The four-time major winner was scheduled to compete in this week's Scottish Open, but officially withdrew on Monday. McIlroy told the European Tour he will not provide any further update on his condition until, at a minimum, "the end of the week at the earliest," according to a Tour statement.

Though the world No. 1 didn't rule out competing at St. Andrews, it seems very unlikely at this point. Were he unable to play, McIlroy would not get a chance to defend the title he won last year at Royal Liverpool. He'd be the first player since Ben Hogan in 1954 not to defend the Open title the next year. 

If McIlroy's recovery time extends well beyond a month, that would bring into doubt his PGA Championship defense in August at Whistling Straits. Beyond the remaining two majors this year, McIlroy is set to defend the WGC-Bridgestone Invitational, the win McIlroy sandwiched in between the Open and the PGA last summer.

After majors season ends, McIlroy then has the start of the FedEx Cup playoffs. McIlroy could be healed by then, but the Ulsterman will have to deal with a bit of ring rust as he tries to make a run at the PGA Tour's season-long title before he shifts gears to potentially pursue yet another Race to Dubai title on the European Tour.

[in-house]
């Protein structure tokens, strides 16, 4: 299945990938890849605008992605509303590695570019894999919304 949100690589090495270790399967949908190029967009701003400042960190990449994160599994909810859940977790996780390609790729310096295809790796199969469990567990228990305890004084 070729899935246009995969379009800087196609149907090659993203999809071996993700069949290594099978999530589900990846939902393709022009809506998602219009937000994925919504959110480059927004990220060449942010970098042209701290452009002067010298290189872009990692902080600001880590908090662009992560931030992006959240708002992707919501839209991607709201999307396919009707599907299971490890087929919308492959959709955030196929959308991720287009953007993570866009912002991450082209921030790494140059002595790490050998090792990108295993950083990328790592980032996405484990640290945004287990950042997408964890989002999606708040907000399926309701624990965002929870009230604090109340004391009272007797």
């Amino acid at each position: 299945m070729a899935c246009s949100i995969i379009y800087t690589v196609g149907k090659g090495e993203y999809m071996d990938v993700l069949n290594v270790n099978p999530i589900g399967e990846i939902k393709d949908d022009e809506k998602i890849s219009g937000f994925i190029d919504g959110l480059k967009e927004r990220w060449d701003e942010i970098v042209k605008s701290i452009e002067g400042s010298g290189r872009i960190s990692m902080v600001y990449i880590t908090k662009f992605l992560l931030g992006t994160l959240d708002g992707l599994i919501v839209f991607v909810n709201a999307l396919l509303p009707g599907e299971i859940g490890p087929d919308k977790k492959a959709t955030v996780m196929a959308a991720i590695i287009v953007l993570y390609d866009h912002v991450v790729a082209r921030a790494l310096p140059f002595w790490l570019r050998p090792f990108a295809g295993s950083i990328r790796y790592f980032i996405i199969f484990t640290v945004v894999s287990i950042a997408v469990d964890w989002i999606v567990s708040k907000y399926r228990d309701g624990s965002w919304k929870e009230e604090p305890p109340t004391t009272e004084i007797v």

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Ryan Ballengee is a Yahoo Sports contributor. Find him on Facebook and Twitter.

Jul 06

Robert Streb almost won at Greenbrier with sand wedge as his putter

Robert Streb almost won The Greenbrier Classic on Sunday playing the back nine at the Old White TPC with 13 clubs in the bag. You're allowed 14.

Streb broke his putter after the ninth hole in the final round, with the head of his Scotty Cameron flat stick coming off as he tossed it toward his caddie. Under the Rules of Golf, a player isn't allowed to replace a damaged club if that damage doesn't happen in the normal course of play, even if it happens innocently, as it did to Streb. So that meant Streb, who was 9 under par for the tournament at that point, needed to find a new putter for the back nine. He chose his sand wedge.

What a great choice.

Streb made five birdies in the final nine holes, including three of his first four, to get into a four-man playoff at 13-under-par 267. The first two birdies were a combined 4 feet of putts, but the birdie at 13 was nearly 27 feet and crucial birdies at 16 and 18 were no gimmes either.

For the playoff, Streb was allowed to put another putter he had in his locker into the bag. However, it didn't help. Streb missed the green long and left on the first playoff hole, the par-3 18th, and made a bogey that eliminated him.